• “Professionalism” or “craft” strategies replace chief executive officers with a vision that resembles how good family physicians supposedly (but rarely) work. Proponents of this approach urge school systems to abandon input and output mandates and let gifted, board-certified, and well-paid teachers work their magic with students whose unique needs and qualities they intuitively perceive. Here again, the secret to success is mysterious, but good results follow.
A bit overly boastful, from Leibman, “As Alvarado—and John Dewey before him—realized, success will not spring magically from the brow of master managers or teachers. Instead, it requires systematic and accountable inquiry into how empowered and incentivized leaders and educators succeed.”
Citing New York City as well as other cities Leibman capsulizes his team approach,
Institutional-learning strategies…. These strategies use test scores not just as “lagging” indicators of success, but diagnostically, to direct attention and resources to students a school or teacher has failed.
They use parent, student, and teacher surveys and qualitative peer review as “leading” indicators to delve inside the black box of management and teaching and distinguish real from lucky results. They use structured-inquiry teams to make professionals’ tacit knowledge explicit, spur innovation, and customize successful strategies to struggling classrooms and schools.
Institutional-learning approaches make teachers and principals into self-conscious, collaborative innovators who can steadily help children accelerate their learning by tailoring improvement strategies to each student, educator, and school, then carefully monitoring results and adjusting interventions based on what does and doesn’t work.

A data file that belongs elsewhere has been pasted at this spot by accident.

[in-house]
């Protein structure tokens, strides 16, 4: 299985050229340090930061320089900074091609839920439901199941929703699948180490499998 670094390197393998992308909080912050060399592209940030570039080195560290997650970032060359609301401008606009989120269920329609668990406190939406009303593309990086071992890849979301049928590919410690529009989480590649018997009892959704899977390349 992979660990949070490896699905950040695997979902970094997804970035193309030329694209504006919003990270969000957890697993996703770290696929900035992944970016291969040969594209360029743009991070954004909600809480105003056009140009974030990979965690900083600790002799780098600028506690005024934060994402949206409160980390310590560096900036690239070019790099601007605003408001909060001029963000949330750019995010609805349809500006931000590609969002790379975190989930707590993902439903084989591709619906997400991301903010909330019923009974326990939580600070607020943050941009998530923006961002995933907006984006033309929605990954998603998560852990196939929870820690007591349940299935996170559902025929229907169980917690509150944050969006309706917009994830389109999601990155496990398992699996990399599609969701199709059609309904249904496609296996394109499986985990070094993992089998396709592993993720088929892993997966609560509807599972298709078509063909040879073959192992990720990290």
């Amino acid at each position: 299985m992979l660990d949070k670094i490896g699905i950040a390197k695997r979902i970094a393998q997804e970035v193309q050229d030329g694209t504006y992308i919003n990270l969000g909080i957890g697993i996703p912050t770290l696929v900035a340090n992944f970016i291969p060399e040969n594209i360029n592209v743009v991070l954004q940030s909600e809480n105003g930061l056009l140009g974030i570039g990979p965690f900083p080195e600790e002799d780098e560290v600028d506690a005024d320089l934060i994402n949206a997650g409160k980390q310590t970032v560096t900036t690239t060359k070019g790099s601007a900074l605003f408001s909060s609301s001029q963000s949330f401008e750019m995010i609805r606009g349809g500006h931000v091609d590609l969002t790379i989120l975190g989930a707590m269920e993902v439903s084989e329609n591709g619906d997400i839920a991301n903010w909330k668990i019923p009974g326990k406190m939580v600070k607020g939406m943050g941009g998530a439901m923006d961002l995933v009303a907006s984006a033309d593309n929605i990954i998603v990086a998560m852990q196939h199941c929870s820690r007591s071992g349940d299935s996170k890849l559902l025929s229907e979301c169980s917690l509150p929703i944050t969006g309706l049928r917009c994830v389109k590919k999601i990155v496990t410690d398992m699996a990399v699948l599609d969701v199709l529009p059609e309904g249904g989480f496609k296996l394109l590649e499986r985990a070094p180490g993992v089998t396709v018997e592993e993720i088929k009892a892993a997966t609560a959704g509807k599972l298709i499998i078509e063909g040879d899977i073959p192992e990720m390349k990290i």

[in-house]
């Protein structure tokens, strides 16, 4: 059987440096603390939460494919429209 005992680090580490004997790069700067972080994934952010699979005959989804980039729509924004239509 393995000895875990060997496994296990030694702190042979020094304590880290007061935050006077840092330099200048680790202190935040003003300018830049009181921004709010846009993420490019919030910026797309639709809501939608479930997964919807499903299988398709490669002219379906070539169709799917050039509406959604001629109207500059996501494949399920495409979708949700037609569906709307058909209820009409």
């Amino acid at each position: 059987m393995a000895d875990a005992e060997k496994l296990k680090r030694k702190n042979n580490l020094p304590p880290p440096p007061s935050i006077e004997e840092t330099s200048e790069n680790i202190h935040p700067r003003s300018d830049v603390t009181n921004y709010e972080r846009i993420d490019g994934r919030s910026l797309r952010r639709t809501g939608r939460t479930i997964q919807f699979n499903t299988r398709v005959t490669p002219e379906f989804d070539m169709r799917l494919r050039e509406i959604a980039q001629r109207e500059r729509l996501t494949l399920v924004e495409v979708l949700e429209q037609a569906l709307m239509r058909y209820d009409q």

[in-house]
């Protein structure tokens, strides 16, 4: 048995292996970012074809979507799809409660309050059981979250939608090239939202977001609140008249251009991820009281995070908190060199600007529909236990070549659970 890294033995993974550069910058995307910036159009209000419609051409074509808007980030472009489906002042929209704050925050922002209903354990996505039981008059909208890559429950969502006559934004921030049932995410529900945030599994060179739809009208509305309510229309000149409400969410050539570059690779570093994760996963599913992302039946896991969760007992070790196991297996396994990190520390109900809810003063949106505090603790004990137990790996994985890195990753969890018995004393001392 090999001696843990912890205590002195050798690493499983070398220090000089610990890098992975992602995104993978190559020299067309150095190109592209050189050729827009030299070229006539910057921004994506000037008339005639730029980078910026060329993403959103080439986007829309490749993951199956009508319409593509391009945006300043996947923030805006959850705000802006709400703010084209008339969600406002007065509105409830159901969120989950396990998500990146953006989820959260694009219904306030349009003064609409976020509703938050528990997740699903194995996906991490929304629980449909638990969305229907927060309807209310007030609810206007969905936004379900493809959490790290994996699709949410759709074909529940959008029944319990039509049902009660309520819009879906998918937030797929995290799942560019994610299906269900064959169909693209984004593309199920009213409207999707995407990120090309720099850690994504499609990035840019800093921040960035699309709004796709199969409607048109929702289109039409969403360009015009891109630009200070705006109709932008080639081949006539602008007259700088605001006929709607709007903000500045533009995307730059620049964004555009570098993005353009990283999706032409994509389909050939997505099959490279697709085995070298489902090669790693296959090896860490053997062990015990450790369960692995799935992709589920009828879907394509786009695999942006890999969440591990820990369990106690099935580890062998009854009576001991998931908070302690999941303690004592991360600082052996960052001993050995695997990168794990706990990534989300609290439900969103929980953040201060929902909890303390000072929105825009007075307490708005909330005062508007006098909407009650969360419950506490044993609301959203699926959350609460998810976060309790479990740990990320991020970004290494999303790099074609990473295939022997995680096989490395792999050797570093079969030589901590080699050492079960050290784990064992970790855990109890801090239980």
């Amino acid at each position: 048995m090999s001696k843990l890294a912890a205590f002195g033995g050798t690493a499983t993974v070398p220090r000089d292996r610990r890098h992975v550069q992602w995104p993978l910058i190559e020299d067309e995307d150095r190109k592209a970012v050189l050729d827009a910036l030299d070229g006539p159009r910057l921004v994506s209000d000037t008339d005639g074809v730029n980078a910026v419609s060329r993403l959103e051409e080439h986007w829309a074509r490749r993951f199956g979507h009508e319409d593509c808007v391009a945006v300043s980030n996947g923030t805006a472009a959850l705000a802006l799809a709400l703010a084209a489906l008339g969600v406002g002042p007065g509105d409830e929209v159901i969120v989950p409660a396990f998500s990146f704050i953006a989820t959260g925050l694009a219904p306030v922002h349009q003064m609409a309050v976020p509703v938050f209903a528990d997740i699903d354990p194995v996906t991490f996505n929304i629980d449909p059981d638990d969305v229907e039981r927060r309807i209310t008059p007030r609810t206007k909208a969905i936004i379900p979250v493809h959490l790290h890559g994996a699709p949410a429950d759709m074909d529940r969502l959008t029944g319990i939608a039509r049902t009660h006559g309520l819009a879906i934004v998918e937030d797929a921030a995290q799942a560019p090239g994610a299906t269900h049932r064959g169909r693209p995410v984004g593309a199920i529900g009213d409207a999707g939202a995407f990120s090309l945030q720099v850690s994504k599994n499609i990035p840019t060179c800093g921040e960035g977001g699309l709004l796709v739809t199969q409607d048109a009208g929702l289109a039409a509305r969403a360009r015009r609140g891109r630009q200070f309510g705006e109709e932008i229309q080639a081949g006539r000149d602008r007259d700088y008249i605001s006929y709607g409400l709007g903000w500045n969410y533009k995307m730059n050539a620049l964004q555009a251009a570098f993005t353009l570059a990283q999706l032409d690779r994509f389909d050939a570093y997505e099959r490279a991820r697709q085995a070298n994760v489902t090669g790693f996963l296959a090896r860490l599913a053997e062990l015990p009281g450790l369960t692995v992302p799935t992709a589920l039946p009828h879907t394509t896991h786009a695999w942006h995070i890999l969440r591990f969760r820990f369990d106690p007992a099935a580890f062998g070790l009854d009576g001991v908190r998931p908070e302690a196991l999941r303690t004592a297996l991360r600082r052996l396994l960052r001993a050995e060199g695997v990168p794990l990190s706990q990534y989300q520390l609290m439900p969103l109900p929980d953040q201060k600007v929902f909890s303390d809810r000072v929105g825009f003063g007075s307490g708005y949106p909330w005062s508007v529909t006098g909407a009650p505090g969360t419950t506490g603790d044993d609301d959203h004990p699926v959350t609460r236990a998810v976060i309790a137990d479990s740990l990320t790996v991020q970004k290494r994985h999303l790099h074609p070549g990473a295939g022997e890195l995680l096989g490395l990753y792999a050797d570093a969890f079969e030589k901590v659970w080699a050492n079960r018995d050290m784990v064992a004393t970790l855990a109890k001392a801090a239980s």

The network structure in New York City, the Progress Reports, the inquiry teams are trompe d’oeil, the illusion of allowing teachers and principals to “customize successful strategies” in schools.
In the actual world schools are driven by high stakes state tests and the soon to be adopted PARCC exams all measuring Common Core standards, without any curriculum. The climate created by a “bad” score is corrosive. Preparing for the “test” dominates instructional practice; teachers retreat into classrooms, angry, fearful, inexperienced supervisors are poor leaders, Tweed (aka Central Office) staff is looked upon with suspicion.
The Aspiring Principals Program (APP), commonly called the Leadership Academy, according to an NYU Study, has produced better results,
We find that APP principals were placed in schools that are demographically and academically distinct from schools led by other new principals. APP principals were more likely to be placed in schools that were low-performing and trending downward. Controlling for pre-existing differences in these schools, we find that APP schools improved apace with the city in English Language Arts, while comparison schools fell behind the city-wide average.
I have met highly competent as well as clueless Leadership Academy principals, if you ask teachers they are highly critical of APP graduates.
Leadership is crucial beginning with the chancellor and filtering down through the bureaucracy. Leadership is defined by those being lead.
We currently have a rudderless system adrift. In spite of the institutional message, the 2012-13 Instructional Expectations document, a perfectly reasonable agenda, teachers remain suspicious.
We need a chancellor who will lead and we can be proud of.